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Real-time data system: Incorporating new technology in mission critical environmentsIf the Space Station Freedom is to remain viable over its 30-year life span, it must be able to incorporate new information systems technologies. These technologies are necessary to enhance mission effectiveness and to enable new NASA missions, such as supporting the Lunar-Mars Initiative. Hi-definition television (HDTV), neural nets, model-based reasoning, advanced languages, CPU designs, and computer networking standards are areas which have been forecasted to make major strides in the next 30 years. A major challenge to NASA is to bring these technologies online without compromising mission safety. In past programs, NASA managers have been understandably reluctant to rely on new technologies for mission critical activities until they are proven in noncritical areas. NASA must develop strategies to allow inflight confidence building and migration of technologies into the trusted tool base. NASA has successfully met this challenge and developed a winning strategy in the Space Shuttle Mission Control Center. This facility, which is clearly among NASA's most critical, is based on 1970's mainframe architecture. Changes to the mainframe are very expensive due to the extensive testing required to prove that changes do not have unanticipated impact on critical processes. Systematic improvement efforts in this facility have been delayed due to this 'risk to change.' In the real-time data system (RTDS) we have introduced a network of engineering computer workstations which run in parallel to the mainframe system. These workstations are located next to flight controller operating positions in mission control and, in some cases, the display units are mounted in the traditional mainframe consoles. This system incorporates several major improvements over the mainframe consoles including automated fault detection by real-time expert systems and color graphic animated schematics of subsystems driven by real-time telemetry. The workstations have the capability of recording telemetry data and providing 'instant replay' for flight controllers. RTDS also provides unique graphics animated by real-time telemetry such as workstation emulation of the shuttle's flight instruments and displays of the remote manipulator system (RMS) position. These systems have been used successfully as prime operational tools since STS-26 and have supported seven shuttle missions.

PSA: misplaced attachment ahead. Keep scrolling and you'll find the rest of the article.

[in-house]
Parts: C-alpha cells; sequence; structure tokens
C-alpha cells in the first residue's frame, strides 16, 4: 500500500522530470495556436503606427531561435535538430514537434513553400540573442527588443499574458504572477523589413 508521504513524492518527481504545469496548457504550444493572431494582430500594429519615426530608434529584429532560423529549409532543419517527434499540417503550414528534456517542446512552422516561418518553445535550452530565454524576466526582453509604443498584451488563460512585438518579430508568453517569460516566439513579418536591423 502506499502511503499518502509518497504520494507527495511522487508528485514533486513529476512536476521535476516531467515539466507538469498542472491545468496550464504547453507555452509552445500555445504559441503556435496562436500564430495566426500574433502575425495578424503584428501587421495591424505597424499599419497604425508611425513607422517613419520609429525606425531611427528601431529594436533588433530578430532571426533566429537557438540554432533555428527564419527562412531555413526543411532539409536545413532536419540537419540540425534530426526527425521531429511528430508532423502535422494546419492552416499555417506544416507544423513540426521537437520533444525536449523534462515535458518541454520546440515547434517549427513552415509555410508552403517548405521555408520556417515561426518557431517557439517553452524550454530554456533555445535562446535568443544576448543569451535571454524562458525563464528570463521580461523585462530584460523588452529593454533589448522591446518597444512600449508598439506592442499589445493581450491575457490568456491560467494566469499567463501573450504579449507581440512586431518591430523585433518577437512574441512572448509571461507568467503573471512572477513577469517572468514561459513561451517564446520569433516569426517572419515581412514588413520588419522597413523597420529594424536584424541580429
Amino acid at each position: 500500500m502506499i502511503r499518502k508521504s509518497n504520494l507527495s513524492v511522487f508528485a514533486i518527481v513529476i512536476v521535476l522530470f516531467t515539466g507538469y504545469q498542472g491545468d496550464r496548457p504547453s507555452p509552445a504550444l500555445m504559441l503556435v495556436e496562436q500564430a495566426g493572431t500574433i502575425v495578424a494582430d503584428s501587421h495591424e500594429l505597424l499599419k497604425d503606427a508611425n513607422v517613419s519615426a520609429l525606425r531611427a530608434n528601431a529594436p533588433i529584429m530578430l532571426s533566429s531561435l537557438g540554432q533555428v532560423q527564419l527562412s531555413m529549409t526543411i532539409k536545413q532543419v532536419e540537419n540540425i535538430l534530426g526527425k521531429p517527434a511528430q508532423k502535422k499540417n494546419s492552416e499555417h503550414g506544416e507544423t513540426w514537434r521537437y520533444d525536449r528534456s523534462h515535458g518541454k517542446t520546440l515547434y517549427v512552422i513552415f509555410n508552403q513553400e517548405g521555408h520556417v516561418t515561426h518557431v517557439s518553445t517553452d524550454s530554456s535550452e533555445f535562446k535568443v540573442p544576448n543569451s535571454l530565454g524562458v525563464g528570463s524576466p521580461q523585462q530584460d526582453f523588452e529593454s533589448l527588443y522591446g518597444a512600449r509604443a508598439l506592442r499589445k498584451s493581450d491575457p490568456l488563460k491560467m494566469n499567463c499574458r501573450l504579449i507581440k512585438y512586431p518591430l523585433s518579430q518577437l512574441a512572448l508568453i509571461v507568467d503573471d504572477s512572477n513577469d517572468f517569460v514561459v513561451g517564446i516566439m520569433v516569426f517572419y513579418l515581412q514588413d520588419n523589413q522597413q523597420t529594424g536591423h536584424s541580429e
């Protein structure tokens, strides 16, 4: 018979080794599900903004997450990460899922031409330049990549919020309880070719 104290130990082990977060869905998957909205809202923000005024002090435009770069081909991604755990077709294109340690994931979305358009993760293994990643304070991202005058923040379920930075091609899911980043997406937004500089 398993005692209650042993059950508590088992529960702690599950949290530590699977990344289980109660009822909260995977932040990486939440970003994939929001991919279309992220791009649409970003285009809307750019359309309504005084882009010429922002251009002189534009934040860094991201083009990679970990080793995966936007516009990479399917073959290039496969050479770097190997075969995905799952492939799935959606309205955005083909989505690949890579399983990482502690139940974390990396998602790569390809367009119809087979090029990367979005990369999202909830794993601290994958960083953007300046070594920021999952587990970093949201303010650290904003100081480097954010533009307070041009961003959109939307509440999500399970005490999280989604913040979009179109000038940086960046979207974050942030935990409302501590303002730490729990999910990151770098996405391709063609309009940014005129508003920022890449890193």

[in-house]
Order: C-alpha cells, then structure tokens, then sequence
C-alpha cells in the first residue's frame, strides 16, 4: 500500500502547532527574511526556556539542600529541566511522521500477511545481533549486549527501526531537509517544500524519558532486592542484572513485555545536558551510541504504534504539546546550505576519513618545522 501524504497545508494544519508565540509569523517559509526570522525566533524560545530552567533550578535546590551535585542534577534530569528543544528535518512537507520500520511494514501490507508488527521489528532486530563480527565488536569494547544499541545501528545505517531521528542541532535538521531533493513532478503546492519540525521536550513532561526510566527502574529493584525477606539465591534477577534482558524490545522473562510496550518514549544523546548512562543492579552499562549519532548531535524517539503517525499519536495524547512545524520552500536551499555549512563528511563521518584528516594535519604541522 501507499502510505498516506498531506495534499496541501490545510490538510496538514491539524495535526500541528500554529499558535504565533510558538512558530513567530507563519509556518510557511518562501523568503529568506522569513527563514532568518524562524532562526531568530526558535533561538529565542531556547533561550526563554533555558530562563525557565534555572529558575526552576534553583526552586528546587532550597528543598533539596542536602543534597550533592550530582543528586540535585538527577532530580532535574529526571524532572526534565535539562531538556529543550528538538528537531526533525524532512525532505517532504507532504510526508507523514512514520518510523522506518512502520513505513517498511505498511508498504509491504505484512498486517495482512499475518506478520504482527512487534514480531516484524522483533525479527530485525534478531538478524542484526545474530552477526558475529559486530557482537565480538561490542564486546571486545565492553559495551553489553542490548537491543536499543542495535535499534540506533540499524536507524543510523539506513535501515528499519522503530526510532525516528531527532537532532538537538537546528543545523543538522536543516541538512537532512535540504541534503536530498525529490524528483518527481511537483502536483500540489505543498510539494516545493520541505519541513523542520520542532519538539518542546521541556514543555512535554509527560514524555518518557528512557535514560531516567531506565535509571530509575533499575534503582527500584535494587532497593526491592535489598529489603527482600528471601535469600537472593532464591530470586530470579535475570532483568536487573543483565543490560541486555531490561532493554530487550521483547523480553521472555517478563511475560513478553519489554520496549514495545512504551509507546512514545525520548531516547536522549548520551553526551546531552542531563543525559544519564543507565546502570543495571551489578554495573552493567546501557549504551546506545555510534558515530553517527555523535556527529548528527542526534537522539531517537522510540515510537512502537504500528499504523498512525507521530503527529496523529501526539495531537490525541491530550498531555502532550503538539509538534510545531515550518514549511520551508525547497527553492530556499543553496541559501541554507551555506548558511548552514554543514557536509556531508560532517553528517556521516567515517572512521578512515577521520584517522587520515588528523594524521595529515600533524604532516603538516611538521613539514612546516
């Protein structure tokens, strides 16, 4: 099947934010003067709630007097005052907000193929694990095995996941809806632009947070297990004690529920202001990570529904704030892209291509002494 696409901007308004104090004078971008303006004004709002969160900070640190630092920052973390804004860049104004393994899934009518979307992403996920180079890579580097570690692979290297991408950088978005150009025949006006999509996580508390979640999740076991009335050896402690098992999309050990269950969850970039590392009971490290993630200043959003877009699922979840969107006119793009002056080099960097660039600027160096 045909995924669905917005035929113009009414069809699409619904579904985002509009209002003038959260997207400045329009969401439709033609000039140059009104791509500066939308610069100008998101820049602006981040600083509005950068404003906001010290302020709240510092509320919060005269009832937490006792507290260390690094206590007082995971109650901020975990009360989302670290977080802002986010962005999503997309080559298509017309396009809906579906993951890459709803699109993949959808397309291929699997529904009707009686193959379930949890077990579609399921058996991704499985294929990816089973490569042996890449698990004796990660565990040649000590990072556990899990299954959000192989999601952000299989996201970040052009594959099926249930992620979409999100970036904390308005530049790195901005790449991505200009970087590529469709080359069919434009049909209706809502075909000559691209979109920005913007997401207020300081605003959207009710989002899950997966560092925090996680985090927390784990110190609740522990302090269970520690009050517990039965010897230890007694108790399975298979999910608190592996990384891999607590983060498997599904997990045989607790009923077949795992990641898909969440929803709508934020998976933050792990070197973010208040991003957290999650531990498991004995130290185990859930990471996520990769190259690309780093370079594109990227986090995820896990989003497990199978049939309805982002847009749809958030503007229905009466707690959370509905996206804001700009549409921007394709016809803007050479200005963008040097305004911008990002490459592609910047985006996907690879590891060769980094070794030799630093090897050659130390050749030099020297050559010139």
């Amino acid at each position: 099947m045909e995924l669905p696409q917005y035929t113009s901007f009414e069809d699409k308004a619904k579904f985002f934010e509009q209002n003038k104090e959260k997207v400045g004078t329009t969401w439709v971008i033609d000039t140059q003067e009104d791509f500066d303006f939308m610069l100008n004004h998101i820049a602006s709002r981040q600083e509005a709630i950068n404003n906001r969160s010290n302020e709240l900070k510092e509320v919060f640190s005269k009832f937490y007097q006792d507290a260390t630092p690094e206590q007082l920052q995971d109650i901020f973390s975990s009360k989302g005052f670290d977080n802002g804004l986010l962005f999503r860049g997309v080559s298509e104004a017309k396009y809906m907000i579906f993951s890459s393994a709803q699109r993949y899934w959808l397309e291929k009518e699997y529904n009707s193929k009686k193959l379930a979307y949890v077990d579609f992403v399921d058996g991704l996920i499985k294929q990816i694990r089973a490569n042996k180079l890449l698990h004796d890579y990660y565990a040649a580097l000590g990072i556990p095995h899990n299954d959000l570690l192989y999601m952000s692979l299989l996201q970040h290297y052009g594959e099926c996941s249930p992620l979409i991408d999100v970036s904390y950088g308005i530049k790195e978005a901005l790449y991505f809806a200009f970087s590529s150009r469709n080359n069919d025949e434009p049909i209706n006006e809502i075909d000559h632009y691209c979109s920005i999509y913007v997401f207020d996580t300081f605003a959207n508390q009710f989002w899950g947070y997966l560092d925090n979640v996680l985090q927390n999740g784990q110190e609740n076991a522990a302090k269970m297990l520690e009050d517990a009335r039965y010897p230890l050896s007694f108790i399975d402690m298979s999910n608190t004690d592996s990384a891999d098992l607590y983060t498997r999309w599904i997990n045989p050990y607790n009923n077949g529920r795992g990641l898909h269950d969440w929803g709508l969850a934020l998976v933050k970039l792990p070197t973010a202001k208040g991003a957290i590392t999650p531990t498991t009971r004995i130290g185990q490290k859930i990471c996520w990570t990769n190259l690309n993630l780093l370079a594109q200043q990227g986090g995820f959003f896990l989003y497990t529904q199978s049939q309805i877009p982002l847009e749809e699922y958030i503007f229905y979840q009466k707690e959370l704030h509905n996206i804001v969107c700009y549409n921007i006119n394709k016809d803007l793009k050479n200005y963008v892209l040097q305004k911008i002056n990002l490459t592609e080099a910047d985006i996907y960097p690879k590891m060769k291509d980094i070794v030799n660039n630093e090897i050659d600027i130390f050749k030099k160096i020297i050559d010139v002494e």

Document ID
Document Type
Conference Paper
Muratore, John F. (NASA Lyndon B. Johnson Space Center Houston, TX, United States)
Heindel, Troy A. (NASA Lyndon B. Johnson Space Center Houston, TX, United States)
Date Acquired
August 16, 2013
Publication Date
January 1, 1990
Publication Information
Publication: Space Station Evolution Conference: Abstracts for Technical Sessions
Subject Category
Distribution Limits
Work of the US Gov. Public Use Permitted.